No, this update does not change anything for webmasters or SEOs in how their sites show up in search. Webmasters can use Search Console to get details about their content’s presence in Google Search, including information about links pointing to their sites. As the Internet and our understanding of the Internet have grown in complexity, the Toolbar PageRank score has become less useful to users as a single isolated metric. Retiring the PageRank display from Toolbar helps avoid confusing users and webmasters about the significance of the metric.

Domain Authority: What You Need to Know

And now we arrive at domain authority. Developed by Moz, domain authority is a search engine ranking score (1-100) that evaluates the linking root domains, number of total links, and many more factors (over 40) to determine your site’s ranking. More specifically, it’s a logarithmic calculation that uses a machine learning model to give you an overall prediction on how well your site will rank in the SERPs.

Keep in mind that domain authority fluctuates a bit because of all the factors that go into it, so use it as a relative metric. Similarly, apart from 1 being a bad score and 100 being a good score, there are no real good or bad scores — it’s a comparative score. For the same reason, it’s difficult to influence directly; there are so many factors that the only thing you can really do to improve your score is to improve your overall SEO.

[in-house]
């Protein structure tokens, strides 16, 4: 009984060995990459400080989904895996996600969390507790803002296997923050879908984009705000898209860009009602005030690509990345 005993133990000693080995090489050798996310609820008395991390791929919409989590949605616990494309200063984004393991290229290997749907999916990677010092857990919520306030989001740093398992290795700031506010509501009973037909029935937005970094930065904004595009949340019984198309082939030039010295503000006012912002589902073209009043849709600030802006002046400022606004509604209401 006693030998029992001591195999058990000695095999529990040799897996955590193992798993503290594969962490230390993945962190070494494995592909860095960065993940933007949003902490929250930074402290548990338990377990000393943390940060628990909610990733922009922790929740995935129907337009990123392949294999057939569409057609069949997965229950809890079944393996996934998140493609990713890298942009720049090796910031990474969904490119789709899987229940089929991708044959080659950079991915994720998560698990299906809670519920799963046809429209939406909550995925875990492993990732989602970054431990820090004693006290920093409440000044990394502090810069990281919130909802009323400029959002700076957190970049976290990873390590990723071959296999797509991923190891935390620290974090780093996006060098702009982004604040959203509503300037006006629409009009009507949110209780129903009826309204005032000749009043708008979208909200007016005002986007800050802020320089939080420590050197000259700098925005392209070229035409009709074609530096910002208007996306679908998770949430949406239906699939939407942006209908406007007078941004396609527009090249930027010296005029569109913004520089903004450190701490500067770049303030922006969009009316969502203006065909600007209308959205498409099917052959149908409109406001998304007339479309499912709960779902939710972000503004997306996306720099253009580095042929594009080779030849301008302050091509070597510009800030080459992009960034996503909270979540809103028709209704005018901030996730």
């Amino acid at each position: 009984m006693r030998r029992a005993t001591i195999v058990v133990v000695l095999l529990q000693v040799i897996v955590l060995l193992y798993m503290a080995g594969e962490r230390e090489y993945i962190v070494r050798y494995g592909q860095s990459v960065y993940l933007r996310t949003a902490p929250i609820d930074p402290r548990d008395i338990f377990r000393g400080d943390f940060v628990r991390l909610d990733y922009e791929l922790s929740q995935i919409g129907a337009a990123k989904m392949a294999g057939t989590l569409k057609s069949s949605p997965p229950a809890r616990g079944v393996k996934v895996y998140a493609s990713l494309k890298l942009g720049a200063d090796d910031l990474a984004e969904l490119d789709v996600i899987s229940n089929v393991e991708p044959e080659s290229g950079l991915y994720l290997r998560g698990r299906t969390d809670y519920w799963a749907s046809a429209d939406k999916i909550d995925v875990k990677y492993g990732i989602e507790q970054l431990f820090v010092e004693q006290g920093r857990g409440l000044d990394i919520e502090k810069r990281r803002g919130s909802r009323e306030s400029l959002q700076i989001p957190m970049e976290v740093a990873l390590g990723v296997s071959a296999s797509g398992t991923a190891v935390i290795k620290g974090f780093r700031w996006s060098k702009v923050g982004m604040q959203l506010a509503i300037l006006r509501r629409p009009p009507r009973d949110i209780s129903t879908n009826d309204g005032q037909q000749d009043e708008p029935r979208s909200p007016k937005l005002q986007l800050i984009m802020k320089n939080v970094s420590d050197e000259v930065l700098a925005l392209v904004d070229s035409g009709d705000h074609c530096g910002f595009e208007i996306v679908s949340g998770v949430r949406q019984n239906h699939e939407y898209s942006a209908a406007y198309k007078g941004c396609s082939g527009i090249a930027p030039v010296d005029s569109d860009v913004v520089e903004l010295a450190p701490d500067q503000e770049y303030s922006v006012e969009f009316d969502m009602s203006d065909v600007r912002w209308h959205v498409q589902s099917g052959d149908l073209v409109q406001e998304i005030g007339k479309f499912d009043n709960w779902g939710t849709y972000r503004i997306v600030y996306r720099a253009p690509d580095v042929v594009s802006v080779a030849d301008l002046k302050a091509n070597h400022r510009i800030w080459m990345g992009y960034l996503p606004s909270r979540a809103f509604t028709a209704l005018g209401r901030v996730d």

In closing with domain authority, black hat SEO tactics like spamming will decrease your authority, sites with many high-quality external links are at the top of the authority scale (new sites start at 1), higher authority means that your site will rank higher, and you can use MozBar or the many SEO tools out there to check your site’s domain authority.

The Rise of Domain Authority

And now we answer the titular question: has domain authority become a part of Google’s PageRank? In short, not. As a matter of fact, Google has explicitly said that they don’t use domain authority in their metrics, but take this information with a grain of salt, as this only means that your exact domain authority score won’t go into your web page’s ranking. In other words, while the score doesn’t come into play, the same metrics that go into it are being used by Google. And because we no longer have a measureable PageRank score to monitor, why not use domain authority instead?

Final Thoughts & TL;DR

Everyone, from small SMBs employing a creative digital agency for SEO services, to large enterprises with their own in-house SEO experts, have to think about PageRank and domain authority. The difference is that while one can’t be seen, the other can. And from what we learned today, even though PageRank doesn’t explicitly use domain authority, the same ingredients that go into one go into the other.

Here’s the tl;dr version of what we covered today:

  • PageRank is a calculation that Google uses to evaluate the quality and quantity of links that point to a specific web page, and then determines a relative score of that page’s importance from 0 to 10
  • Domain authority is a search engine ranking score (1-100) that gives you an overall prediction on how well your site will rank in the SERPs
  • PageRank is not dead, but the toolbar that displayed it is
  • While not using domain authority explicitly, the same metrics that go into it are used by PageRank